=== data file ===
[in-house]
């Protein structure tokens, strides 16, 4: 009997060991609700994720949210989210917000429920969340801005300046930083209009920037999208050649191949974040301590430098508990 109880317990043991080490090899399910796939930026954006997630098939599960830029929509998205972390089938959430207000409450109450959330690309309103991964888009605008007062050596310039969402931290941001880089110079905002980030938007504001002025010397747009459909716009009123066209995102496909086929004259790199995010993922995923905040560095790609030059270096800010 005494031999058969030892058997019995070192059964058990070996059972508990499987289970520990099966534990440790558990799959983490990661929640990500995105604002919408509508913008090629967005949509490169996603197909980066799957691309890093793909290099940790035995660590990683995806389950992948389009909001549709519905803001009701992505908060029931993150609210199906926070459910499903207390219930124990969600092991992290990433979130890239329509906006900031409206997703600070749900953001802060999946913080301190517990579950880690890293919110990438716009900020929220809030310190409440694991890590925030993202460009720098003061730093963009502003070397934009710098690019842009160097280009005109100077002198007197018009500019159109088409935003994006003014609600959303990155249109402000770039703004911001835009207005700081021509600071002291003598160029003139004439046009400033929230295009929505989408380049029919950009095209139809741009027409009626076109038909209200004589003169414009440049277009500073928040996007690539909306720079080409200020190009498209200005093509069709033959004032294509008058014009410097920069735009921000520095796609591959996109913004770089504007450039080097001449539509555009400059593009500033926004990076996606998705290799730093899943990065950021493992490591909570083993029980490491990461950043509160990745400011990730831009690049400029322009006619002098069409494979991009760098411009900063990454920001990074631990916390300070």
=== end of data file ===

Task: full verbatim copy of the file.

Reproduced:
[in-house]
């Protein structure tokens, strides 16, 4: 009997060991609700994720949210989210917000429920969340801005300046930083209009920037999208050649191949974040301590430098508990 109880317990043991080490090899399910796939930026954006997630098939599960830029929509998205972390089938959430207000409450109450959330690309309103991964888009605008007062050596310039969402931290941001880089110079905002980030938007504001002025010397747009459909716009009123066209995102496909086929004259790199995010993922995923905040560095790609030059270096800010 005494031999058969030892058997019995070192059964058990070996059972508990499987289970520990099966534990440790558990799959983490990661929640990500995105604002919408509508913008090629967005949509490169996603197909980066799957691309890093793909290099940790035995660590990683995806389950992948389009909001549709519905803001009701992505908060029931993150609210199906926070459910499903207390219930124990969600092991992290990433979130890239329509906006900031409206997703600070749900953001802060999946913080301190517990579950880690890293919110990438716009900020929220809030310190409440694991890590925030993202460009720098003061730093963009502003070397934009710098690019842009160097280009005109100077002198007197018009500019159109088409935003994006003014609600959303990155249109402000770039703004911001835009207005700081021509600071002291003598160029003139004439046009400033929230295009929505989408380049029919950009095209139809741009027409009626076109038909209200004589003169414009440049277009500073928040996007690539909306720079080409200020190009498209200005093509069709033959004032294509008058014009410097920069735009921000520095796609591959996109913004770089504007450039080097001449539509555009400059593009500033926004990076996606998705290799730093899943990065950021493992490591909570083993029980490491990461950043509160990745400011990730831009690049400029322009006619002098069409494979991009760098411009900063990454920001990074631990916390300070």